Storm Member

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    I agree with that. And when I'm shooting a precision bolt gun I only shoot what I will use for "serious work". I was just explaining this to a buddy of mine who is beginning shooting that he should shoot the same ammo for practice as he does for "serious work" other than for just the joy of shooting. But, when I am shooting my PTR91 or L1A1 I will often shoot some lesser grades of ammo strictly for practice as the overall performance out of a rifle like that will not necessarily suffer to the same degree as a high precision rifle as a battlerifle is more of a blunt instrument, comparatively speaking. With a bolt rifle I may only take twenty or thirty shots in a day. With my PTR it could be a very different matter. In that case I have a preference for American Eagle as a less expensive yet quality alternative.
     
  9. Will-Seattle

    Will-Seattle Member

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    I have 2 rifles in .308. My Savage is used for 600 yard matches and I don't spend much time shooting it casually. I feed it my match load with 168 or 175 grain SMK's, depending on brand of brass. When I shoot my M1A, I use either Portuguese, South African, or Australian milsurp. I was fortunate to have bought a fair amount when it was still 15-20 cents a round. Having said that, a typical range session is now maybe 60-80 rounds, instead of 150-200 rounds before everything became expensive.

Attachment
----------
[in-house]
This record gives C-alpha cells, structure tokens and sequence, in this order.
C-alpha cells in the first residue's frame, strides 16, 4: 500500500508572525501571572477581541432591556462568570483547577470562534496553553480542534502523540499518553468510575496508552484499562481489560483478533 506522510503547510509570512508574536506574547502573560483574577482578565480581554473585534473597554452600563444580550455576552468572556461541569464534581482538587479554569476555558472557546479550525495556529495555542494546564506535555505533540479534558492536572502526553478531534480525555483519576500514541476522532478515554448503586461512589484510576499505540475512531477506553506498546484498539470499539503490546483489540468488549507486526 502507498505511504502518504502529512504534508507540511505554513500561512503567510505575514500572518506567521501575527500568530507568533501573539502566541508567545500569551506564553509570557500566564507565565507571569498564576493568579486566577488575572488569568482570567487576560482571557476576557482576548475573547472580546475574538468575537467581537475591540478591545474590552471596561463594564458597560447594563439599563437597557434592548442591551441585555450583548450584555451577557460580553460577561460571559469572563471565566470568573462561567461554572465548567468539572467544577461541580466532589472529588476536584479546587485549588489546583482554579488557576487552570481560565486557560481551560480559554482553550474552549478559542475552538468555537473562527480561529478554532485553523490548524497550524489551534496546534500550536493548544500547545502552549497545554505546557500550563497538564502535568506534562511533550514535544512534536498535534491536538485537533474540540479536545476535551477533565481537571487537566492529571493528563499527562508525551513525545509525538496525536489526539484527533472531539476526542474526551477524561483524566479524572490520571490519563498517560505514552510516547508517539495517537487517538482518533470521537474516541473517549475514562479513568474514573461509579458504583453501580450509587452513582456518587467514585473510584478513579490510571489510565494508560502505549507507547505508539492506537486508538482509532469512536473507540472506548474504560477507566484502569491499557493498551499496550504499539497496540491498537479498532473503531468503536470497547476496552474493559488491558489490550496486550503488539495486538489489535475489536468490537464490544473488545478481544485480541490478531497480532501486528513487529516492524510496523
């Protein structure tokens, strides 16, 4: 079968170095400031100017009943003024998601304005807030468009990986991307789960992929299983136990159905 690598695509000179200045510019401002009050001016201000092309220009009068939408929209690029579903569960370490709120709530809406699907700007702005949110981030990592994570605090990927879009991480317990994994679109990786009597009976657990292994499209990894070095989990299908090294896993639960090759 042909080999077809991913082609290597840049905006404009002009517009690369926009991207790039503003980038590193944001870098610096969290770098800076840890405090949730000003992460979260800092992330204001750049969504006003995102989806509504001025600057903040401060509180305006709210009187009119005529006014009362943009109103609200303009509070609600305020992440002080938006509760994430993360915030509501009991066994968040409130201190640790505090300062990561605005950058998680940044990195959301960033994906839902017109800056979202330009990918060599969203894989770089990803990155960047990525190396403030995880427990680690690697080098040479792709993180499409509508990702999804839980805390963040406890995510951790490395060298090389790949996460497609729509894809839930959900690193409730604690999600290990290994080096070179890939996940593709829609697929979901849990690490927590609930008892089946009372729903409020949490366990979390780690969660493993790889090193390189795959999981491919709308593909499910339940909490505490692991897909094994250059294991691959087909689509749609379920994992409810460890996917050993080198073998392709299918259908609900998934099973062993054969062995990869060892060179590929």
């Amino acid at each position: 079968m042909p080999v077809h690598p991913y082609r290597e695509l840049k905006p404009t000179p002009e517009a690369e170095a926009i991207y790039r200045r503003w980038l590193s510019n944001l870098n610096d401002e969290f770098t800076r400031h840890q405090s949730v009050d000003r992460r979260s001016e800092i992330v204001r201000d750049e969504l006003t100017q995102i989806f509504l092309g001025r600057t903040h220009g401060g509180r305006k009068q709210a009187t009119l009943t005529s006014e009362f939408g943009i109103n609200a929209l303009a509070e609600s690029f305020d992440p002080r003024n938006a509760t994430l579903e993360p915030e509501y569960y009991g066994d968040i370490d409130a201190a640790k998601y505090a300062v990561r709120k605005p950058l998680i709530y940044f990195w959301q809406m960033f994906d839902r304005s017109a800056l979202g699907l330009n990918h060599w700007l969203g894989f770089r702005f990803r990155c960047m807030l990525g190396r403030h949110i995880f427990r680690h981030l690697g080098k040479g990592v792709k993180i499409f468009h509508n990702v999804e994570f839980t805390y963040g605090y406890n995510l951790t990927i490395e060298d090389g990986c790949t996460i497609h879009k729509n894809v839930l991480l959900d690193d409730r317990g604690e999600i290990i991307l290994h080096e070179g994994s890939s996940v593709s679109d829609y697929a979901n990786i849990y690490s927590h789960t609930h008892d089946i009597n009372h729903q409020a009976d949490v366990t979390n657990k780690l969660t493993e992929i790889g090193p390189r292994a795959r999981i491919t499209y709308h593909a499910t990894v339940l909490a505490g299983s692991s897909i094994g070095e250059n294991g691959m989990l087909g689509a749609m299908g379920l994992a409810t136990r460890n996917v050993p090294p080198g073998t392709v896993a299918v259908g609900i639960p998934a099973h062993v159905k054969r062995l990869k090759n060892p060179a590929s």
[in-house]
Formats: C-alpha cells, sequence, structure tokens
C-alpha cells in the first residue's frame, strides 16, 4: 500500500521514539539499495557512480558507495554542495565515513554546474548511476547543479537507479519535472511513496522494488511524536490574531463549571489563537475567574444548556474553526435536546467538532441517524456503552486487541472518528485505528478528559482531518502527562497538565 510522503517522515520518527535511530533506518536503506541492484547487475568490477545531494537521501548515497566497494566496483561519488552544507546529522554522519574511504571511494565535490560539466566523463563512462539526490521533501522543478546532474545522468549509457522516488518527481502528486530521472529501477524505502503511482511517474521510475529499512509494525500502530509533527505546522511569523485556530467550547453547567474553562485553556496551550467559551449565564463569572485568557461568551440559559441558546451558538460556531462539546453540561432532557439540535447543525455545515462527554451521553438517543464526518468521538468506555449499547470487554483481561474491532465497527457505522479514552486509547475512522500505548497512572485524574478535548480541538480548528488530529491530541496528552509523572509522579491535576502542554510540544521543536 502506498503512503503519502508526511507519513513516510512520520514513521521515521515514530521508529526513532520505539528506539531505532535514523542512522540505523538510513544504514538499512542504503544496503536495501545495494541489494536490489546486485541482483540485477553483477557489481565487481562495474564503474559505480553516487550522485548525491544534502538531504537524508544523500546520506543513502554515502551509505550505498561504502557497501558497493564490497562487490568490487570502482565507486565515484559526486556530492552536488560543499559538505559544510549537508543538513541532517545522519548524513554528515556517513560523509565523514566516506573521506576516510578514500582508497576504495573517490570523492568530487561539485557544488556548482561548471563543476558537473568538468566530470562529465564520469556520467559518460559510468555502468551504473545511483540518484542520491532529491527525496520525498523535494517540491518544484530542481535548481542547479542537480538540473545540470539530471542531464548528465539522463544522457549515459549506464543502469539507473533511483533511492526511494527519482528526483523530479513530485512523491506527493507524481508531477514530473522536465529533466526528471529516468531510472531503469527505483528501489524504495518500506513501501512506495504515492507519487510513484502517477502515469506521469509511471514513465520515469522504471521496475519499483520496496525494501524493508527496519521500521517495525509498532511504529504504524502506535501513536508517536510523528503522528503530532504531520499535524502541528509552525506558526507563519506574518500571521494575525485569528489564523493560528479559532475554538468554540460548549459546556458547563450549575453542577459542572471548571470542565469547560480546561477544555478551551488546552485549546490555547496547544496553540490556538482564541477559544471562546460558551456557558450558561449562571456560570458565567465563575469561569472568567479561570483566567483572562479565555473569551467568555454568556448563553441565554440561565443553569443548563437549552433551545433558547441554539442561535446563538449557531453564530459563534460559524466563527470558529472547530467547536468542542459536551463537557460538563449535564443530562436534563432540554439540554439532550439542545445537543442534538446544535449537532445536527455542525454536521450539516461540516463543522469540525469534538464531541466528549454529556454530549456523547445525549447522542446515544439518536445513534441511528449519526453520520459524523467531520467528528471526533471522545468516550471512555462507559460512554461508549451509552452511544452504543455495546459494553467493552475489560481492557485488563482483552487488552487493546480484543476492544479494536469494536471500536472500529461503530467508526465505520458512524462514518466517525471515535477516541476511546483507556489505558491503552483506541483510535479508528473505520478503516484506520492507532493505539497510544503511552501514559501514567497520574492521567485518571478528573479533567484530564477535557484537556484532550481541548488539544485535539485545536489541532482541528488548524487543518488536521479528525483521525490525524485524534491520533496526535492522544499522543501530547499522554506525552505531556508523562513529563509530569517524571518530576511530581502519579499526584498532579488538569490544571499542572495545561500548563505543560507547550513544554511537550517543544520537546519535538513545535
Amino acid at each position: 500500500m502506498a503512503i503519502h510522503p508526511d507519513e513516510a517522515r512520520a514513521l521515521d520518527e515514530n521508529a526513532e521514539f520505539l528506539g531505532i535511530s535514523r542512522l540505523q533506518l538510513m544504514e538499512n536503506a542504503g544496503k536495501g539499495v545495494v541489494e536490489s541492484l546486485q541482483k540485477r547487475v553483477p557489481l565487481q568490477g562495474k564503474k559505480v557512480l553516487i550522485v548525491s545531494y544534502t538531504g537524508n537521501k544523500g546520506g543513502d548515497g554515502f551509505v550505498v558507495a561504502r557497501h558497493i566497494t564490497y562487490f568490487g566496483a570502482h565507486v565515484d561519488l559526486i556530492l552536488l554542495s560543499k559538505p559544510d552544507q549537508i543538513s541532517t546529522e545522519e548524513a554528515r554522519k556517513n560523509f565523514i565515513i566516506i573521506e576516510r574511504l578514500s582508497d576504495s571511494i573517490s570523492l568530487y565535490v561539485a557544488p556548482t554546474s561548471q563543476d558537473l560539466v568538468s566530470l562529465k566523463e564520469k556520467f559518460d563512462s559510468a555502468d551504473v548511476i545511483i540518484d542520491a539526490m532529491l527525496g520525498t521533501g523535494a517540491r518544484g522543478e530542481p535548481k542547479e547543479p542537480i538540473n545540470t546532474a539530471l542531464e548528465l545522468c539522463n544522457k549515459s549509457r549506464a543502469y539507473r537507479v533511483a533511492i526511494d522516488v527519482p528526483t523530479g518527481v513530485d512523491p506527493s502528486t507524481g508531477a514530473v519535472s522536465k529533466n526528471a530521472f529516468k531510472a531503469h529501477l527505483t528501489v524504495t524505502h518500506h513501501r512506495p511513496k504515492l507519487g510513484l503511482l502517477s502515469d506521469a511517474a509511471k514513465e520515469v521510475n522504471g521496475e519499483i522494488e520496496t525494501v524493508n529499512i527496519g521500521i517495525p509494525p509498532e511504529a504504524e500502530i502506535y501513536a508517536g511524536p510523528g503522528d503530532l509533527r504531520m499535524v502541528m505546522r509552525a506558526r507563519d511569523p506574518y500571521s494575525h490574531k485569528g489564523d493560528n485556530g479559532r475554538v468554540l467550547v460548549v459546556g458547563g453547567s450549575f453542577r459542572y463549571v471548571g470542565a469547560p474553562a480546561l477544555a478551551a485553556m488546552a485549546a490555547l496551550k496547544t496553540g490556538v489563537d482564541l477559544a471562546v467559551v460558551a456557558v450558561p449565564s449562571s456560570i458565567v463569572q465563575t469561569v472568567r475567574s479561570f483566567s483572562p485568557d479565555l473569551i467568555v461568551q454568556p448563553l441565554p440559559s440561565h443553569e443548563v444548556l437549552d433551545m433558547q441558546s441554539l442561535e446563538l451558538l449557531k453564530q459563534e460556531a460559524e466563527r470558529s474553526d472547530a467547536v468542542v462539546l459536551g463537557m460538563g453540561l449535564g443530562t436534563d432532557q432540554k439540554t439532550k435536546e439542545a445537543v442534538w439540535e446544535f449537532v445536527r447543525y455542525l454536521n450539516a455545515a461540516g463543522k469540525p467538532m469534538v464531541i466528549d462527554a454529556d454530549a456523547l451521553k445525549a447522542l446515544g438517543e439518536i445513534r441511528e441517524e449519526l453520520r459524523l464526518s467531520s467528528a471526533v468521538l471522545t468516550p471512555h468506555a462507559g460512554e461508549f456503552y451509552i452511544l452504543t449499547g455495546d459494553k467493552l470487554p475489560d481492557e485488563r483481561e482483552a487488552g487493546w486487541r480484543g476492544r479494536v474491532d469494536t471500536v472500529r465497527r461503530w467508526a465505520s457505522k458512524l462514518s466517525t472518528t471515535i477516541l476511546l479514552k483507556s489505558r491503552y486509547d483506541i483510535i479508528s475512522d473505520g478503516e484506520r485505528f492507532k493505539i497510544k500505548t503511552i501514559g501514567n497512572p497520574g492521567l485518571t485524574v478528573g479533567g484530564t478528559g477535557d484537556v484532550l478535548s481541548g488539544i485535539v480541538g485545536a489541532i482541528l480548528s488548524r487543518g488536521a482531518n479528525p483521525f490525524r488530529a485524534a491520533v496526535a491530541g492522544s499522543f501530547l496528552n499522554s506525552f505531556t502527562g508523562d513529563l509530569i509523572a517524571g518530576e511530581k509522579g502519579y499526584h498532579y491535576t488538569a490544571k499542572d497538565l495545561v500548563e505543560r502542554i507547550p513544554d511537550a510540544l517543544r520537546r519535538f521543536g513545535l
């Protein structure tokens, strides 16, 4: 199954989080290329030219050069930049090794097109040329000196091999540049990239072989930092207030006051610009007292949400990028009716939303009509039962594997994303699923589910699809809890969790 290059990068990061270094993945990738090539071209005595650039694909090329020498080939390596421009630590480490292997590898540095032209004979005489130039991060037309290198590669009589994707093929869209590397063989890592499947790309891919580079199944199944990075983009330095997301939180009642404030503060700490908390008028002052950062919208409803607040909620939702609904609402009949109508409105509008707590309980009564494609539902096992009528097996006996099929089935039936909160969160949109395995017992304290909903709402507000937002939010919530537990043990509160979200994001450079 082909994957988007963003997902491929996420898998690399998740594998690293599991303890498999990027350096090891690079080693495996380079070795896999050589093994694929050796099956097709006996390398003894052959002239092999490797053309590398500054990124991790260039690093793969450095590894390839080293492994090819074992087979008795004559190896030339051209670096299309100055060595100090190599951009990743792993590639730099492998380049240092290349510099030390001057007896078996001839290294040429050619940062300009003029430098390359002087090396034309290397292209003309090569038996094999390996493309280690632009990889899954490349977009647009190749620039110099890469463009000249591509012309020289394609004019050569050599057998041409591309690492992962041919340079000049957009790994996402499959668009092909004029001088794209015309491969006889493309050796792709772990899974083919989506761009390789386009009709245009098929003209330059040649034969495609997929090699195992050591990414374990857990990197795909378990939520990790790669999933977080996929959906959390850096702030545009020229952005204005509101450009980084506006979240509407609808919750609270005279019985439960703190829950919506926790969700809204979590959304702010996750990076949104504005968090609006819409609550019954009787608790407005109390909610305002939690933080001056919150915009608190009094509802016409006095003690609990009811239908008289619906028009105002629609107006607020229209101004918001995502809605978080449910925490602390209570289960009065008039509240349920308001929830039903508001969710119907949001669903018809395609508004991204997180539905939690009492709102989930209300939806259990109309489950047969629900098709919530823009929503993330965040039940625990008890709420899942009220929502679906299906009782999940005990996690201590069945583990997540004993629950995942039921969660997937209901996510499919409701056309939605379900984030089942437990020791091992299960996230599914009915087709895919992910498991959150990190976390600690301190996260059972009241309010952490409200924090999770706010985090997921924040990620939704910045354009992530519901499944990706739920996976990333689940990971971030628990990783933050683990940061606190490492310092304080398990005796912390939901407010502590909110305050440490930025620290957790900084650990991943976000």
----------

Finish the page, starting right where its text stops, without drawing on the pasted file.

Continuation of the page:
Will
     
  10. WNTFW

    WNTFW Member

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    EPI,
    Most all of my shots have been load development & matches. I don't practice or plink with .308 too much. I also shoot .223 & .30-06 but now mainly as with .308 load dev., match & zeroing. Hand loads aren't bad price wise compared to decent ammo.
    Most of my practice is on the cheap. I do dry fire, shoot air rifle & .22lr from bulk packs.
    When I first get a rifle I shoot it a bit to see how it does.

    As someone said elsewhere "Life is too short to shoot cheap ammo" & "I don't waste barrel life on bad ammo". At first I just took it as stupid comments, but now realize the context of where they were coming from.

    I would either start handloading or just start trying some of the cheaper ammo to you find a price point where you like.

    A while back my brother went to sight in someones .270 with some high priced ammo. I told him "stop at Academy" we go a box of cheap Privi IIRC and made sure it shot OK before using up the Federal Fusion that the guy seriously overpaid on.

    I don't blame you for trying to keep some dollars.
     
  11. avs11054

    avs11054 Member

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    My PTR 91 eats up wolf like it's candy. And at $8.88 a box from Cabelas, it's the cheapest .308 I've found per 20 rounds
     
  12. WNTFW

    WNTFW Member

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    AVS,
    Is it brass or steel cased?
     
  13. TonyAngel

    TonyAngel Member

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    In the days, long ago, before I reloaded, I too did this. Shooting the cheap stuff for plinking and practice, but since I started reloading, shooting the "cheap stuff" doesn't save you a whole lot. Besides, the barrel life of a .308 is limited and I hate the idea of shooting ammo out of it that doesn't allow it to shoot to its best ability.

    I figure it's costing me $10 to $12 per box of 20 for 175gr SMKs. I can't see shooting cheap stuff to save a couple of bucks.
     
  14. BlayGlock

    BlayGlock Member